Applying for Positions in Pairs: The Emergence of “Co-” Presidents;
If You Can’t Beat ‘Em, Join ‘Em!
Sauder is a microcosm made up of talented undergraduate students. As with all human civilizations, evolution is constant and omnipresent, even if we are not aware of it. The concept of working or leading with a partner is certainly not foreign or new. Yet, Sauderites have, by and large, competed and strived to be the sole undertaker of the roles they applied to. With great power comes great responsibility, and Sauder students have generally craved both. Somewhere along the line however, a shrewd student thought to himself: Why should I risk getting rejected by competing against this other applicant, when we can BOTH collude and be guaranteed the position? Thus, the dawning of a new era, when two students take on a single role while also effectively cutting the workload in half.
While proponents of this rising trend may point out the value of task sharing and increased teamwork at the upper echelon of school clubs, one has to question the validity of such claims. For many, club executive positions are merely titles to be used for resume building.
As an old friend once said, “A lot of people are just going to put ‘President’ and leave out the ‘Co’ on their resumes anyway” (Ironic, this friend is a “Co” himself). Whether this actually occurs frequently is a matter of debate. Nonetheless, one cannot help but notice the sudden surge in the number of “Co” titles for 2013 to 2014. In case you think I am exaggerating the magnitude of this trend, let me just rattle off the top of my head some of these clubs: the IB Club, Enterprize Canada, UBCMA, UBC Consulting Club, BizzComm, ExCo and UBC FLY (considered to be “Sauder” if both presidents are from Sauder) are all led by “Co” presidents (directors). As a matter of fact, I dare say there are currently more “Co” Presidents than Presidents!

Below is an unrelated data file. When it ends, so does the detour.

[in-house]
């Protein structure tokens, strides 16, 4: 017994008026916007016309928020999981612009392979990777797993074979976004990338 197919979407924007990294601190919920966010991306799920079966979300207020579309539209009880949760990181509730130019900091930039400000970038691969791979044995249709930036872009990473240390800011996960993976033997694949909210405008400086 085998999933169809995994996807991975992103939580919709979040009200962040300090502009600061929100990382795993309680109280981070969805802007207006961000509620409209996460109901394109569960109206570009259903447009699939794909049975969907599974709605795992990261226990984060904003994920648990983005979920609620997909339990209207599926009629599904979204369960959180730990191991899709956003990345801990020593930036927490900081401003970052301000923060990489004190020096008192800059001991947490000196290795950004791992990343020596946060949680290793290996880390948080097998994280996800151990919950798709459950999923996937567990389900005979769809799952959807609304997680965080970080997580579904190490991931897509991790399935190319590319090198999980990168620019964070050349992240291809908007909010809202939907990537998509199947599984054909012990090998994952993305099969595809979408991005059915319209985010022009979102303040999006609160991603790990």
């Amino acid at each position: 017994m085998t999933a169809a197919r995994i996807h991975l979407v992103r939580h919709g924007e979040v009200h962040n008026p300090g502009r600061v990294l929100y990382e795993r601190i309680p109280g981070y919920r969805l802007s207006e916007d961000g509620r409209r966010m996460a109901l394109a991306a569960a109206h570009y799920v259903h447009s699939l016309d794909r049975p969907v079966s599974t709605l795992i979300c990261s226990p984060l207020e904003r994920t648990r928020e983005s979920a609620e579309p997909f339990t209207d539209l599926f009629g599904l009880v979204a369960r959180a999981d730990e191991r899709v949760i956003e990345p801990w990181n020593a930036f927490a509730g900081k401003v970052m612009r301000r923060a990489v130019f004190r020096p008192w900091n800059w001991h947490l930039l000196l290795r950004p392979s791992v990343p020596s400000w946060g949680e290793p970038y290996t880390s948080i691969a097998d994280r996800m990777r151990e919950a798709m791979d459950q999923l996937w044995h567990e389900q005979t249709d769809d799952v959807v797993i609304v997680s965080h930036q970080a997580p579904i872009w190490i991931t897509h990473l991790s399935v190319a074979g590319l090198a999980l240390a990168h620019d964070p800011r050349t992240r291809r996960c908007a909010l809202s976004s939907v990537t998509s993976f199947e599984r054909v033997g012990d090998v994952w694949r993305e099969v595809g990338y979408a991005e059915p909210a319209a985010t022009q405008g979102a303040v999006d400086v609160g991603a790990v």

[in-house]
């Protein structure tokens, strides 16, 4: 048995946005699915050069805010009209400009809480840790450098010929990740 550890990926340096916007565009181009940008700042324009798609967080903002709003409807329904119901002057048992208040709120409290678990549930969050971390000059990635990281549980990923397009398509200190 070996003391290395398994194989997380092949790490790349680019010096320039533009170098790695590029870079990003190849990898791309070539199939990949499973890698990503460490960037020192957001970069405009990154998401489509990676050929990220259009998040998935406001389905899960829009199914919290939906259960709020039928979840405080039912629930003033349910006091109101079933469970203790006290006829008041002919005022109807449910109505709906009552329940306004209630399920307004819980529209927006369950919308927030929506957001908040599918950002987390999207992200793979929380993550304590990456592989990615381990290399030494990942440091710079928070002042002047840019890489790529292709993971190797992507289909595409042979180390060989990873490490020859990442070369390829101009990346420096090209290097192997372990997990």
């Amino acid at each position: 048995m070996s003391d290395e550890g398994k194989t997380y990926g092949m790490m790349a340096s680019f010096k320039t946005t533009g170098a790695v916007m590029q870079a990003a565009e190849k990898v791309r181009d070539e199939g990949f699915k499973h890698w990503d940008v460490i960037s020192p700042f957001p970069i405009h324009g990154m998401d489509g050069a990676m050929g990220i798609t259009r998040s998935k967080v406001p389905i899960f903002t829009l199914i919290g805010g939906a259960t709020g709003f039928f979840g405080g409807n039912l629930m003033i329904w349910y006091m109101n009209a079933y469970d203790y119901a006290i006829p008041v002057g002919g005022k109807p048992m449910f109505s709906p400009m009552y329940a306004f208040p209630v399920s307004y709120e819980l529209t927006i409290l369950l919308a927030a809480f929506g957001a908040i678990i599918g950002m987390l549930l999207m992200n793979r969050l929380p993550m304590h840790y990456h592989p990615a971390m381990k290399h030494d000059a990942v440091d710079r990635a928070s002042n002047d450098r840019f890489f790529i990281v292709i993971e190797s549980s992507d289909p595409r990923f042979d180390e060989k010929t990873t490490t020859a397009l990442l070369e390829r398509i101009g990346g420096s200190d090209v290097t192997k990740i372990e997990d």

“How many Sauderites does it take to screw in a light bulb? Two. One to form the ‘Lightbulb Club’, and another Sauder friend to join as ‘Co-founder and president’.” Although it is unlikely that Sauder will eventually evolve to having Co-co-co-co-co-co-co-Presidents as a norm (regardless of how poor economic conditions are), it is worth keeping in mind that no company will ever hire two employees for a role that can be fulfilled (with equal results) by one person. Furthermore, research has shown numerous complications for an organization led by two leaders: lower productivity (Ex. Joe thinks Amy is going to change the light bulb, Amy thinks Joe is, the room remains dark), decreased communication efficiency, conflicts, hierarchical confusion, point-of-contact confusion, undefined roles, hot-potato responsibilities, and many more.
As disconcerting as this trend appears to be, I encourage all students to apply in pairs; after all, as an avid finance student, reducing “unnecessary” risk (when investing time to apply for a position) at no cost is always a good idea. Besides, maybe one day this trend will permeate throughout society. When my son tells me he wants to be the Co – Prime Minister of Canada, I can tell him that his odds (Note to self: explain concept of probability to son) have actually doubled from the time when I was a toddler.